Revitalizing the Patient-Surgeon Relationship: Surgical Curriculum Including the Patient Perspective

Hayley Standage, Katherine Kelley, Heather Buxton, Cate Wetzel, Karen J. Brasel, Heather Hoops

Research output: Contribution to journalArticlepeer-review

Abstract

OBJECTIVE: General Surgery residents have increasing obligations that limit time with patients. This affects the patient-physician relationship, decreases meaning in work and increases burnout. Patient-Centric Resident Conferences (PCRC)1 incorporate patients in resident didactics to promote meaning in work and improve resident confidence in counseling and consenting patients for surgery. DESIGN: Prospective cohort study of General Surgery residents who participated in standard didactic conferences (control) and modified conferences (PCRC) between 2017 and 2019. Control conferences covered a relevant surgical topic. PCRC had shortened didactics and discussions with patients who had undergone the relevant index operation. Pre- and postconference surveys measured teaching effectiveness, confidence in counseling and consenting, and resident perception of how well the conference supported their decision to pursue surgery. Survey data was compared using chi-squared tests. Qualitative data analysis used ground theory methodology. SETTING: This study was performed by the Department of Surgery at Oregon Health and Science University in Portland, Oregon. PARTICIPANTS: All active General Surgery residents were asked to participate in conferences. RESULTS: Eighty-one residents completed 136 surveys over 5 control conferences and 207 surveys over 7 PCRC. Residents reported increased confidence in counseling and consenting for surgery following control conferences (p < 0.0001) and PCRC (p < 0.0001). Residents’ perception of effectiveness of teaching pathophysiology (p = 0.008) and operative steps (p = 0.013) was greater in control conferences whereas effectiveness of teaching surgical complications was greater in PCRC (p = 0.006). Resident responses indicated greater support for a surgical career following PCRC compared to control conferences (p = 0.013). Themes like “patient perspective,” “impact on surgeon,” and “psychological effects of surgery” were common in PCRC and rare in control conferences. CONCLUSIONS: PCRC were associated with stronger motivations for a surgical career and included patient-centered themes, which can enhance meaning in work. These conferences complement but do not replace standard didactics.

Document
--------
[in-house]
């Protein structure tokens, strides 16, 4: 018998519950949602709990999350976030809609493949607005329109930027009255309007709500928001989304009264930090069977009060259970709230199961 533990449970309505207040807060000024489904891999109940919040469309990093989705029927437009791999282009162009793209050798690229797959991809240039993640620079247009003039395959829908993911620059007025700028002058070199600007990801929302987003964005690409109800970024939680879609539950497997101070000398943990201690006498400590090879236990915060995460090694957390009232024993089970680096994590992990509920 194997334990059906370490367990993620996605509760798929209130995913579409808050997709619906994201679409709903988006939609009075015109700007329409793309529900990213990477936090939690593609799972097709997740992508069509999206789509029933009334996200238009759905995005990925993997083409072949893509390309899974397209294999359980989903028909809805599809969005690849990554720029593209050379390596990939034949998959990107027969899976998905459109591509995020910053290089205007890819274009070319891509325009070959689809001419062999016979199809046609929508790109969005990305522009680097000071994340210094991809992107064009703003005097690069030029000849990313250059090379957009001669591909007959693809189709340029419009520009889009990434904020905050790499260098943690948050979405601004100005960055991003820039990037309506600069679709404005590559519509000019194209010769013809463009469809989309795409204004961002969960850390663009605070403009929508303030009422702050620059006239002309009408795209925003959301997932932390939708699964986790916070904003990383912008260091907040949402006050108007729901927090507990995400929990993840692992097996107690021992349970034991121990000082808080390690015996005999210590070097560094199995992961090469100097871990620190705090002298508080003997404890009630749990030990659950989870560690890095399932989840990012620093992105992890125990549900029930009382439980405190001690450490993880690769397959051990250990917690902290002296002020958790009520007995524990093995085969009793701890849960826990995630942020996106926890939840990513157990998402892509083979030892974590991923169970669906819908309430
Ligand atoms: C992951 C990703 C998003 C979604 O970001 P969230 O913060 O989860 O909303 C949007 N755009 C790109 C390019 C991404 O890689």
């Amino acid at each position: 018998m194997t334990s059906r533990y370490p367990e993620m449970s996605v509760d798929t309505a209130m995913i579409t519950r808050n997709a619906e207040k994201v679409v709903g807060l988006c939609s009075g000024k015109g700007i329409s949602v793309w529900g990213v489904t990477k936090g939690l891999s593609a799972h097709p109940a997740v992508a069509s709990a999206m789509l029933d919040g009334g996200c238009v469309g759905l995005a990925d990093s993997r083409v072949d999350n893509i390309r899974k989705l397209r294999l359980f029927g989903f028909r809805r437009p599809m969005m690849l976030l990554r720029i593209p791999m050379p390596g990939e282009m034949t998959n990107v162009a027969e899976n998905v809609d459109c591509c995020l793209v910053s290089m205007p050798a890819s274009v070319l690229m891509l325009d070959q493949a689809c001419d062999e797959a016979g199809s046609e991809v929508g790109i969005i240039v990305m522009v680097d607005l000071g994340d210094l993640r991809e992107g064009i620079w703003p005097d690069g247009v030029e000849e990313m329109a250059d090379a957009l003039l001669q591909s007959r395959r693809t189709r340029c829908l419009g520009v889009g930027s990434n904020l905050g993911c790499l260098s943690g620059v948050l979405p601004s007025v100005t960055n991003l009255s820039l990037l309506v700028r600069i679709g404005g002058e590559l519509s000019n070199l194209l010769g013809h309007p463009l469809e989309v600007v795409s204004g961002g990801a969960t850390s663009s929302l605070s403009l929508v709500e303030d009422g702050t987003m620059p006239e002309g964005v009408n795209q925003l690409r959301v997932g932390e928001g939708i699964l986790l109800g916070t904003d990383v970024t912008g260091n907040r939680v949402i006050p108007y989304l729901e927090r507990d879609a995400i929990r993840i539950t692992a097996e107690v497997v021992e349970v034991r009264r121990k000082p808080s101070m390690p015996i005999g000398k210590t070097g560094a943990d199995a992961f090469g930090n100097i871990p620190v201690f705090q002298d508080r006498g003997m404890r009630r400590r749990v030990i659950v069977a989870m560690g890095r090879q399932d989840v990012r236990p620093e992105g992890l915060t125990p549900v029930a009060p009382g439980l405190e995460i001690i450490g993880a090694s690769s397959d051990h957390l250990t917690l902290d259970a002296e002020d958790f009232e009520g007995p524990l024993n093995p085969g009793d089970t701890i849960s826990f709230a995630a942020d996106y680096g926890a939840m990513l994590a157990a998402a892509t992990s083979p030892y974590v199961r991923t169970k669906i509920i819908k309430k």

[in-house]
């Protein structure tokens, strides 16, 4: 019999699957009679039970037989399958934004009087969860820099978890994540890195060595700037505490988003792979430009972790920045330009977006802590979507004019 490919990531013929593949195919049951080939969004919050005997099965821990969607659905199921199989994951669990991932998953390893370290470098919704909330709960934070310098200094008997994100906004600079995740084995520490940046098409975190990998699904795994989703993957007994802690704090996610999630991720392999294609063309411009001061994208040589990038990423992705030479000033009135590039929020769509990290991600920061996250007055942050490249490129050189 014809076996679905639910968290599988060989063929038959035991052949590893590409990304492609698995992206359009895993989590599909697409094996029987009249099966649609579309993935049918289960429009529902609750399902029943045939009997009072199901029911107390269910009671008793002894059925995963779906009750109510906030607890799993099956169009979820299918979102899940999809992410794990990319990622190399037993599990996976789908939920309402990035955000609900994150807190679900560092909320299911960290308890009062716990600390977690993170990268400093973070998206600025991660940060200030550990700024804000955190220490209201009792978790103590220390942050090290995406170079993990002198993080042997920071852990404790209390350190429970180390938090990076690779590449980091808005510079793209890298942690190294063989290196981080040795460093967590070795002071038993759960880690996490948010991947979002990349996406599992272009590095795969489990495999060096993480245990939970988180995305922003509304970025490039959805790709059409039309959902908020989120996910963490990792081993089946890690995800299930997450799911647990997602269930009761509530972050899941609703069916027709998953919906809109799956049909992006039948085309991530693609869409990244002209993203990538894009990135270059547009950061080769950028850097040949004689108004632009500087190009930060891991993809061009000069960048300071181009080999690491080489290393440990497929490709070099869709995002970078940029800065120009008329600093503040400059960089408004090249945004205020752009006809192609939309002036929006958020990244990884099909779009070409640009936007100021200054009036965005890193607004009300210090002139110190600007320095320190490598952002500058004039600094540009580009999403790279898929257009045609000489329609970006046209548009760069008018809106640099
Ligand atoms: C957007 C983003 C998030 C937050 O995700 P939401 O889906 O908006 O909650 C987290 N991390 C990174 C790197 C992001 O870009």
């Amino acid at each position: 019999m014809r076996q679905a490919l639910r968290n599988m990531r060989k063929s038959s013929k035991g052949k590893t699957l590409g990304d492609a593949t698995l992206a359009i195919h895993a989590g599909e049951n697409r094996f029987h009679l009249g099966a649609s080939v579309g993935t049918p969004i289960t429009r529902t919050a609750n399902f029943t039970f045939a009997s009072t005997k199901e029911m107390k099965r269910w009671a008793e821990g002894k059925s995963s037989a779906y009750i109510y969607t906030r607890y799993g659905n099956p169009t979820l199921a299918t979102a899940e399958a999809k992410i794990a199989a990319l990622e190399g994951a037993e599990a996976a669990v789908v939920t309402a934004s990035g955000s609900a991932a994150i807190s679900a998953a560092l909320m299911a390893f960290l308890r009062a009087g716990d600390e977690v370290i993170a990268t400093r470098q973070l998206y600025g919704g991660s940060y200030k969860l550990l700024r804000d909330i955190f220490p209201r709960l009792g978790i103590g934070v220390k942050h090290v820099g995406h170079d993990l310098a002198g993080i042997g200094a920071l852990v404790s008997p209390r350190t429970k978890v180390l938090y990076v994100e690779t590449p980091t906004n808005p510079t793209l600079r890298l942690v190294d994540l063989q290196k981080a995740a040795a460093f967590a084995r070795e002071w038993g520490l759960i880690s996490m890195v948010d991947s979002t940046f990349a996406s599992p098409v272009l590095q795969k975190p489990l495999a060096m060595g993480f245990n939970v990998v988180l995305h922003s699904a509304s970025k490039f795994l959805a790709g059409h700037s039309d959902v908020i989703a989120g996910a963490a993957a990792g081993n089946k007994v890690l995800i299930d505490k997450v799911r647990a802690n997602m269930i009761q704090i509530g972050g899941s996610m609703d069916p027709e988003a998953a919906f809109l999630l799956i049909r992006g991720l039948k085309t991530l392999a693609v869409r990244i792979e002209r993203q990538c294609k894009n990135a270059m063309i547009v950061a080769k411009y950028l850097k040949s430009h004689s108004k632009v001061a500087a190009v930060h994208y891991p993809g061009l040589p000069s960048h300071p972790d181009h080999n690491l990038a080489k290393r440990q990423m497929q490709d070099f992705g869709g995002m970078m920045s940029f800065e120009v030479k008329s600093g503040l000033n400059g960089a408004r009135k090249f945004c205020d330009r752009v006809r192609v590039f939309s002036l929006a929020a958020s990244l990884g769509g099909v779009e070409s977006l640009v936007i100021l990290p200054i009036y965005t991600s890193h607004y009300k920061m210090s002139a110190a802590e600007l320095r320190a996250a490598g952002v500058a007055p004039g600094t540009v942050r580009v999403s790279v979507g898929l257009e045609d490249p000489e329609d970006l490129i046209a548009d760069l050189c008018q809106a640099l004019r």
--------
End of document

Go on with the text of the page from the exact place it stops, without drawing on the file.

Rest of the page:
Original languageEnglish (US)
Pages (from-to)e146-e153
JournalJournal of Surgical Education
Volume77
Issue number6
DOIs
StatePublished - Nov 1 2020

Keywords

  • meaning in work
  • patient consent
  • patient counseling
  • patient-physician relationship
  • physician burnout
  • surgical resident education

ASJC Scopus subject areas

  • Surgery
  • Education

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